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Addressing Teacher Shortage in Arizona

Addressing Teacher Shortage in Arizona

Like many states around the country, Arizona is facing a significant teacher shortage. A recent survey by the Arizona School Personnel Administrators Association (ASPAA) shows that nearly 23% of teaching positions (about 1,700 teacher positions) remained vacant in Arizona at the start the 2018–19 school year. Additionally, about 913 teachers resigned from their position within the first half of the school year.

This is the fourth consecutive year that the ASPAA survey results have indicated a teacher shortage in the state. These shortages come with negative impacts on multiple levels and put pressure on teachers to manage more than they can with high classroom sizes and workloads.

Here, we’re taking a close look at what’s at the root of Arizona’s teacher shortage issues and what administrators can consider doing to meet specific challenges in their own buildings.

What Is Causing Arizona’s Teacher Shortage Problem?

Teacher shortage in Arizona is a nuanced issue, and it’s impossible to attribute it to a single cause. However, several key factors can be identified:

Low per-student funding

As of 2018, Arizona’s total per-pupil spending is $9,929, almost $4,000 under the national average of $13,458, and over $12,000 less than the highest state per-pupil spending of $22,366 in New York. Studies show that increasing per-pupil spending throughout all 12 school-age years for students can eliminate the attainment gap between low-income and other families and increase graduation rates. Thus, a state with a lower per-pupil fund is less attractive to educators.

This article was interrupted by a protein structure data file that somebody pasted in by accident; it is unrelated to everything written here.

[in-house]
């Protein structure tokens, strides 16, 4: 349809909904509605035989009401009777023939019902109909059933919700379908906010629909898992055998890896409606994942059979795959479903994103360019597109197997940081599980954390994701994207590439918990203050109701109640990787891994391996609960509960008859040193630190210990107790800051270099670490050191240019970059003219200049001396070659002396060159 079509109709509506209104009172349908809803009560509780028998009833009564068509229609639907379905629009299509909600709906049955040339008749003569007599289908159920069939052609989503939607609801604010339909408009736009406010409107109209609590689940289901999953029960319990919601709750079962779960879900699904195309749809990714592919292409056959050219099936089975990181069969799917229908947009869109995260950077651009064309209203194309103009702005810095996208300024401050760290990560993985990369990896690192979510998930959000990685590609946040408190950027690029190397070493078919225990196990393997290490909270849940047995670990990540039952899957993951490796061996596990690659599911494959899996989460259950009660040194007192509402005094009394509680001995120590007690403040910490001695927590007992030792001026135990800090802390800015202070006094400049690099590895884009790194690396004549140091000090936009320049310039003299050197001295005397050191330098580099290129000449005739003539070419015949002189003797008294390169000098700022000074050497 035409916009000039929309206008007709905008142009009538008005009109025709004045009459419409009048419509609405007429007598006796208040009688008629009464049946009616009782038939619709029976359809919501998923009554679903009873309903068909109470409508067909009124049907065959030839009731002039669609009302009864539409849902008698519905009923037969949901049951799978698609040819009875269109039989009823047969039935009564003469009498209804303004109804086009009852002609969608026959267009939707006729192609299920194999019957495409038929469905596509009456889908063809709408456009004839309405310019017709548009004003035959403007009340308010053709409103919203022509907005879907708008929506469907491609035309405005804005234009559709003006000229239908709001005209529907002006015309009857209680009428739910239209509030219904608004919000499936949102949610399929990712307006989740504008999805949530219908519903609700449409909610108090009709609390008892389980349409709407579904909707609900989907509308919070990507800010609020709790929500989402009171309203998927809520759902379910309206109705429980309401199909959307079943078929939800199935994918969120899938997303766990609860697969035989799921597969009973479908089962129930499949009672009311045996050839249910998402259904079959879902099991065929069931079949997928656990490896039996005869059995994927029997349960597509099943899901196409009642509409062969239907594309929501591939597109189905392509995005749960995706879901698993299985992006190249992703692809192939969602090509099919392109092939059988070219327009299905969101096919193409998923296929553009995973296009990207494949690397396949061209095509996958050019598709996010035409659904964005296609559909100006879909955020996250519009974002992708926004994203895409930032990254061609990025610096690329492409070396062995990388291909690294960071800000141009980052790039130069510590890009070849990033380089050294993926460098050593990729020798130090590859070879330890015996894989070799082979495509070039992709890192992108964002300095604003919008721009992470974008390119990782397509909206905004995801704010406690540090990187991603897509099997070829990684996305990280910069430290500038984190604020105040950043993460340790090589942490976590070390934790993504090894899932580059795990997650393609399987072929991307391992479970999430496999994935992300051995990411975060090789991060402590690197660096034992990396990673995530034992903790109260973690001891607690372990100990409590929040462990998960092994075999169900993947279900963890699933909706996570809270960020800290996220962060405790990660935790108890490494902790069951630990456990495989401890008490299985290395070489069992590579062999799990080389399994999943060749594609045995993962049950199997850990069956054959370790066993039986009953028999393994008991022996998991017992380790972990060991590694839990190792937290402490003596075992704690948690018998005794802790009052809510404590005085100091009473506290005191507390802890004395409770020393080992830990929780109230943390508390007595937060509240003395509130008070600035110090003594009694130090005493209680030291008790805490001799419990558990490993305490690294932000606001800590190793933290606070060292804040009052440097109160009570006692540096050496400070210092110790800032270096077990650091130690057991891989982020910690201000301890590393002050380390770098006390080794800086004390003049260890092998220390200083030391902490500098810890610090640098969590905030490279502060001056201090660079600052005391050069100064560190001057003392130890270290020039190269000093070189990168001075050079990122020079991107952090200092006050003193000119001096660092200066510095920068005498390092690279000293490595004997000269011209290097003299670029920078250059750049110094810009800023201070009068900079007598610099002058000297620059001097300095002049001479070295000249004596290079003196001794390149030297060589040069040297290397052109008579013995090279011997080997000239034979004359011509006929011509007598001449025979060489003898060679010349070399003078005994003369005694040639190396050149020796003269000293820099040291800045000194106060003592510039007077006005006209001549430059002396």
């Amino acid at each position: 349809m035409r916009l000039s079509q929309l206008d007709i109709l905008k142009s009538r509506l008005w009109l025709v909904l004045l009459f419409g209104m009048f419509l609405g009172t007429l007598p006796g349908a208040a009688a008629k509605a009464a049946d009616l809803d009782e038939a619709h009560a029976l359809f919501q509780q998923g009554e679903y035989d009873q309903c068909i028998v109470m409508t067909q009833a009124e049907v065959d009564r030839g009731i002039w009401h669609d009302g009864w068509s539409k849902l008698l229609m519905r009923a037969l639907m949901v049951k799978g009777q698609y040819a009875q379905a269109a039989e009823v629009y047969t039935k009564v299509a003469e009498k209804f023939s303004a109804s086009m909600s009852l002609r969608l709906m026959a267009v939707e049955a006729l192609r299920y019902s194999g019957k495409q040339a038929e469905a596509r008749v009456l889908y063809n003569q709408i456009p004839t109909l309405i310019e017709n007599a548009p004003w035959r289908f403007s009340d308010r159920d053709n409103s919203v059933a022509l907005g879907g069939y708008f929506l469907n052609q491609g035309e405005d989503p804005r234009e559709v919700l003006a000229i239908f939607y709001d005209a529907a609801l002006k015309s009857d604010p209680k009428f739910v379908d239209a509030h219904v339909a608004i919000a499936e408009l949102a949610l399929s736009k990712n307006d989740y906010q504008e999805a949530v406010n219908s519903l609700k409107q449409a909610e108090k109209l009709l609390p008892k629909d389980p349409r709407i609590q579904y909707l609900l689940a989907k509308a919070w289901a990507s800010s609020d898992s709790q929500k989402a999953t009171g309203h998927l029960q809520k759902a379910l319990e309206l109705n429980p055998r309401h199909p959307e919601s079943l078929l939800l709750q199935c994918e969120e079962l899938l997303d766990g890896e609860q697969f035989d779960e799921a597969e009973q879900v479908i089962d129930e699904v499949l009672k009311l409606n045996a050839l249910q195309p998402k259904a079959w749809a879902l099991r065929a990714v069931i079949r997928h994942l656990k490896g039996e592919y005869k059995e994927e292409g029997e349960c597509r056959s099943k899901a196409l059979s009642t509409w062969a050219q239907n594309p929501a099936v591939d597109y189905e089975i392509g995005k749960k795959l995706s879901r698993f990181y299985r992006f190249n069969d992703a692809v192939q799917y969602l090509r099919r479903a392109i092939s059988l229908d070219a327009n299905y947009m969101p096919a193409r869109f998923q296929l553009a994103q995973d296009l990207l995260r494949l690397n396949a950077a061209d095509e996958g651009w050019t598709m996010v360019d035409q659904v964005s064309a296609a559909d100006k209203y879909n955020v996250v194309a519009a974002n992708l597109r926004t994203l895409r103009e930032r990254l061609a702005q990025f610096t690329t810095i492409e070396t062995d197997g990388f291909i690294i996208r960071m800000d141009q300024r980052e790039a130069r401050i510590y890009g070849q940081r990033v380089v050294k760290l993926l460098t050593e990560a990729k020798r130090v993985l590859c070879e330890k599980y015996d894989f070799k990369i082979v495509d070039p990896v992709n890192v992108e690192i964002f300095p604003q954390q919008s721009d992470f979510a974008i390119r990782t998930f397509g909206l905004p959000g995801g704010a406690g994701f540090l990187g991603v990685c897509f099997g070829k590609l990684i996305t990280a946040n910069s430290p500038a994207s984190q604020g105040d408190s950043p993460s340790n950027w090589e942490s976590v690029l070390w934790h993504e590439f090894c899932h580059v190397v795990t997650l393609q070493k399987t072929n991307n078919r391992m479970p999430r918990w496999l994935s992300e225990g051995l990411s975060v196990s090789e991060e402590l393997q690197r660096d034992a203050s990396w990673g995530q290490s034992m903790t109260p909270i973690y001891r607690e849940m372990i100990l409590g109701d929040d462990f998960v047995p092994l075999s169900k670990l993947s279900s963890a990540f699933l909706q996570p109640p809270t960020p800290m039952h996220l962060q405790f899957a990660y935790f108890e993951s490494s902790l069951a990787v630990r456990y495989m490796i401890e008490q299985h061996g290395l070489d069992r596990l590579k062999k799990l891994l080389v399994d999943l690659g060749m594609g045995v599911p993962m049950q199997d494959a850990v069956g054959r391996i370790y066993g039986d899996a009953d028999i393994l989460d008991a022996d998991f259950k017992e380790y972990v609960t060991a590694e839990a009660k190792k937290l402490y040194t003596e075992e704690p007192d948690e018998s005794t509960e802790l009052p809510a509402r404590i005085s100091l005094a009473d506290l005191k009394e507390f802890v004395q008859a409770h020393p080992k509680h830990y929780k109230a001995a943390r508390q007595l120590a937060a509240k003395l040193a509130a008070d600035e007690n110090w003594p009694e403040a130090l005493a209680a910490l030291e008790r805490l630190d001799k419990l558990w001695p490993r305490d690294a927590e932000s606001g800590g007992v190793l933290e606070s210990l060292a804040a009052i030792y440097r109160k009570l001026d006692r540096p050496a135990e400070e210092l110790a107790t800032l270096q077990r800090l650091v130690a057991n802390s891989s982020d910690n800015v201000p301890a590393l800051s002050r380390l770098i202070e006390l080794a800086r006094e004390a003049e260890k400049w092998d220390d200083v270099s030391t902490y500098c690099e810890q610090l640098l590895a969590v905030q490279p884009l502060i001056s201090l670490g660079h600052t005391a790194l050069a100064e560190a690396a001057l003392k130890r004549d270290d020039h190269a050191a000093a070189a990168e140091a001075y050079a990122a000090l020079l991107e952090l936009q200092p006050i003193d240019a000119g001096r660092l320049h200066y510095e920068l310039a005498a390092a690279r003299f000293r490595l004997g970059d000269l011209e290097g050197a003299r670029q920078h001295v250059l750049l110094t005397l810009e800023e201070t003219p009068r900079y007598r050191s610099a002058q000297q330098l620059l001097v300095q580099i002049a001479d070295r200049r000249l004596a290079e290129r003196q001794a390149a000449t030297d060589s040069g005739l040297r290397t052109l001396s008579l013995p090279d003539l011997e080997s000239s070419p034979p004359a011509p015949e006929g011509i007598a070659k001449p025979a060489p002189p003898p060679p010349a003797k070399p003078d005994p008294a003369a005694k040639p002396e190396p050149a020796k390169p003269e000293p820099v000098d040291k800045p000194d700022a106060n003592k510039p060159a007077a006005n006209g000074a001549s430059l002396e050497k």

Stagnant wages

Nationally, Arizona teachers are among the lowest paid, ranking 45th in the country. On average, Arizona teachers make $49,892 a year, which is well below the national average of $61,782. After adjusting for inflation, salaries in Arizona have decreased by about 10% in the past decade. Without competitive salaries, it’s difficult to find qualified and experienced teachers for Arizona students.

Shrinking teacher pipelines

New teacher recruitment and retention are critical to the ongoing availability of well-qualified instructors for Arizona students. However, as in other regions of the country, education is a profession that continues to struggle with losing prestige and, in turn, losing highly skilled new candidates. According to a Center for American Progress report, Arizona is not alone, and “Across the country, enrollment in teacher preparation programs, the first step to becoming  a teacher, has steadily declined since 2009, meaning fewer and fewer people are taking the first critical step toward entering the teaching profession.”

What Arizona Administrators Can Do to Overcome Staffing Challenges

Addressing an issue as complex as Arizona’s ongoing teacher shortage inevitably takes time and sustained effort; there will never be a quick fix for this problem. However, there are concrete steps that administrators can take to manage immediate staffing issues and lay the groundwork for overcoming the broader challenge. Here are three options for Arizona administrators to consider: